Mahler: Das Klagende Lied • Berg: Lulu-Suite
What a dreadful gulf there is here: not between what we get of Mahler’s self-styled ‘Opus One’ and of Berg’s bittersweet swan song, but between these two performances from the 2011 Salzburg Festival. Pierre Boulez may have been the first to conduct Friedrich Cerha’s completion of Lulu, but he has ignored all the fascinating scholarship that has changed the many faces of Das Klagende Lied since his first recording back in 1970. That means there’s nothing of the long but bewitching original first part in which a brother slays his younger sibling, rival and victor in finding a red flower which will win the hand of a queen. Though the ‘new’ beginning here finds Mahler in prophetic Resurrection Symphony mode, music that should be reminiscences here lacks resonance.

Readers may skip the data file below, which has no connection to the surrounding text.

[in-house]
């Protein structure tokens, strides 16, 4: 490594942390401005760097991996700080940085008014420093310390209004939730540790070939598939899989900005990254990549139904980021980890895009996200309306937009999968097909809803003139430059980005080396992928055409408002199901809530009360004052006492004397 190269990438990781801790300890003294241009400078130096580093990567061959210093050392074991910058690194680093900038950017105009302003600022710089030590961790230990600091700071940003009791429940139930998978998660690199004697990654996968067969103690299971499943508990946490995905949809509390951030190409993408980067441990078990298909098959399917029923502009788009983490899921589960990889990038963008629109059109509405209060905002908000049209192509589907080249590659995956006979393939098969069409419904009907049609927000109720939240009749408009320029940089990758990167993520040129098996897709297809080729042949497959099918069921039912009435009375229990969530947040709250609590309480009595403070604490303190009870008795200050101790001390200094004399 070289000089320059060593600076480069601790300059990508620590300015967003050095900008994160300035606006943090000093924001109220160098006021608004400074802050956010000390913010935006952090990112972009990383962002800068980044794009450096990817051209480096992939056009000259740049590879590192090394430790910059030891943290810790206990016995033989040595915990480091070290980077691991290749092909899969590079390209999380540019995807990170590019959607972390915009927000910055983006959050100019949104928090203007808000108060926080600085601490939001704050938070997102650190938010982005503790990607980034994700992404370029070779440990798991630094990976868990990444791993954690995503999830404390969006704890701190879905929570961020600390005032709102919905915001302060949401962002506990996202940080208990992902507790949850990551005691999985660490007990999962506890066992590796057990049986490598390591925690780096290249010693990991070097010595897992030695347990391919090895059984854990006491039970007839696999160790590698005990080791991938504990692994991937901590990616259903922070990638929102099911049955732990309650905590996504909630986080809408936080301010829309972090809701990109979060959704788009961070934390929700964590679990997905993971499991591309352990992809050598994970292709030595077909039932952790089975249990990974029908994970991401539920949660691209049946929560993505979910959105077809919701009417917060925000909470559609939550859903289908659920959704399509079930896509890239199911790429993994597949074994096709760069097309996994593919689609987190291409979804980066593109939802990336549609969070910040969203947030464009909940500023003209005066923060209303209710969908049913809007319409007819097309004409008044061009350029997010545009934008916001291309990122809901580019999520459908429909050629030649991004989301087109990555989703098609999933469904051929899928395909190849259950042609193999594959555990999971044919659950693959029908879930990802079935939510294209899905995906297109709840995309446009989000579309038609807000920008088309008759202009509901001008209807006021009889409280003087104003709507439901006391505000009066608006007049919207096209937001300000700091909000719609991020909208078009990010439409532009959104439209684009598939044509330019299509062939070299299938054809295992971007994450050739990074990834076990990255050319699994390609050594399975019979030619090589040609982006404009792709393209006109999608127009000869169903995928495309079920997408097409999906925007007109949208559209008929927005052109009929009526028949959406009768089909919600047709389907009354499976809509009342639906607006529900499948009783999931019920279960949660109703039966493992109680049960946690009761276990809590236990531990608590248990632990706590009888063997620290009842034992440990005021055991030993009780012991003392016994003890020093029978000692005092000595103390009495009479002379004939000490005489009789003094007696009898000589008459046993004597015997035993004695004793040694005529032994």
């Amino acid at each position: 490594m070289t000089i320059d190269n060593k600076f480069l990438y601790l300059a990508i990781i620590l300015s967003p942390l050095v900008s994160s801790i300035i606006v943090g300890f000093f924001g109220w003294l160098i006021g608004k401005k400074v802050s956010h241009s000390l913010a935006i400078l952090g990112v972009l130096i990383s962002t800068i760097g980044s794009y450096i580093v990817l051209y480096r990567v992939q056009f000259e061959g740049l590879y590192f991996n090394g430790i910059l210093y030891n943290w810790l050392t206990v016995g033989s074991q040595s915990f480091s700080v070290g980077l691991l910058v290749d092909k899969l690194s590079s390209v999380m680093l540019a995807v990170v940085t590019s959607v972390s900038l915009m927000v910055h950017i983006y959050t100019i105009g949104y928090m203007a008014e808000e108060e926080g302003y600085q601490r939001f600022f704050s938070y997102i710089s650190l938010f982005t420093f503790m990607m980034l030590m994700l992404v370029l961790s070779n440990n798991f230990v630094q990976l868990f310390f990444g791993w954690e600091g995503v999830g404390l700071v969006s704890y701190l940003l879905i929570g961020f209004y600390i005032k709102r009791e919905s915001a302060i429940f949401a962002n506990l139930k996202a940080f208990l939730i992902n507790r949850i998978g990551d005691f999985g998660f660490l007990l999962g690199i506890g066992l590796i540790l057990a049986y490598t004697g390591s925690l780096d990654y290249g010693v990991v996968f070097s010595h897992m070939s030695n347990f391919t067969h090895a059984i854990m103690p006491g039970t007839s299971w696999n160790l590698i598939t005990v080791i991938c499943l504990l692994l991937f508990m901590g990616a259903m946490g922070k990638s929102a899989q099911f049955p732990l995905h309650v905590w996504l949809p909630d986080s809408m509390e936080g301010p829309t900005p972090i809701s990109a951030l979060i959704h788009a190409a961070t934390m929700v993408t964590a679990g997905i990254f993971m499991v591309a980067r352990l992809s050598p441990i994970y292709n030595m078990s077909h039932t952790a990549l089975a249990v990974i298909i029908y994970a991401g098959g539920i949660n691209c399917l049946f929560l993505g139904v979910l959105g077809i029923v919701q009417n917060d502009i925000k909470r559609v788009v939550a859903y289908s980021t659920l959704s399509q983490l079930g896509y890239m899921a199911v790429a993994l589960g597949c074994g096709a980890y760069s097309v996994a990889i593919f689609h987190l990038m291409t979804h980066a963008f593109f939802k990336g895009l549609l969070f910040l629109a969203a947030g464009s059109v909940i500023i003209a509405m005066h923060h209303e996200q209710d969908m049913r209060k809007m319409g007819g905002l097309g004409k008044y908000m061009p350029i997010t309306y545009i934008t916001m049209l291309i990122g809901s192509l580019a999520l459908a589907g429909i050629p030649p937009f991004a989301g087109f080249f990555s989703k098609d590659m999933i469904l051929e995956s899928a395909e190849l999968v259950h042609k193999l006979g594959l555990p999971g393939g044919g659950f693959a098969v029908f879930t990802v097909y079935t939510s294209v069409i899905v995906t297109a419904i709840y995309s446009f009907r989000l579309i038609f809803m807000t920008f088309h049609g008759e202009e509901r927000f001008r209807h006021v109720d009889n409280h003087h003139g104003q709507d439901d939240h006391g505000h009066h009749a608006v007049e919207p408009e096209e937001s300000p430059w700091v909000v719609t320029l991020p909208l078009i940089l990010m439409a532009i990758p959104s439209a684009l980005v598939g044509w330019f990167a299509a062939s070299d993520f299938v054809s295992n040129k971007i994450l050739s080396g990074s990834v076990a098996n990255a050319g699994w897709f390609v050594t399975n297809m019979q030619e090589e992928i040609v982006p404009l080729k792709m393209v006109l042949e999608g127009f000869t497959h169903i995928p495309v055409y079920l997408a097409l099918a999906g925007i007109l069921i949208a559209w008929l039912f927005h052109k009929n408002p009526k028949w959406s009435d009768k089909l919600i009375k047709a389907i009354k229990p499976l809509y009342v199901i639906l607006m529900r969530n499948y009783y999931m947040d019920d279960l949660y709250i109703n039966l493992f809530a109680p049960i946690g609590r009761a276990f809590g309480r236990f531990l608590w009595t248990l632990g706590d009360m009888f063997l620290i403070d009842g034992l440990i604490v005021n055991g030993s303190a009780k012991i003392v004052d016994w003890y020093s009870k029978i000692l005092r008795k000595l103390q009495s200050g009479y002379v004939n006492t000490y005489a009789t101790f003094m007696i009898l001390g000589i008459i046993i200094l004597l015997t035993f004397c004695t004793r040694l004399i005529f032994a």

What we miss most is the boy alto’s ghost voice, heard through a flute that has been carved from his bones by a passing minstrel. A contralto is a poor substitution for boy alto: as with the other two soloists, Anna Larsson’s wide vibrato gets in the way of focused storytelling. The Vienna Philharmonic strings bring dewy beauty to the late-Romantic canvas, but there’s little Götterdämmerung-like wildness about the banquet at which the man who would be king is exposed.
Boulez is more assured in the Lulu Suite: irradiating the many singable melodic strains, finding a word- and pitch-perfect soprano in Anna Prohaska and giving surprising licence to the Viennese sensuousness of his players.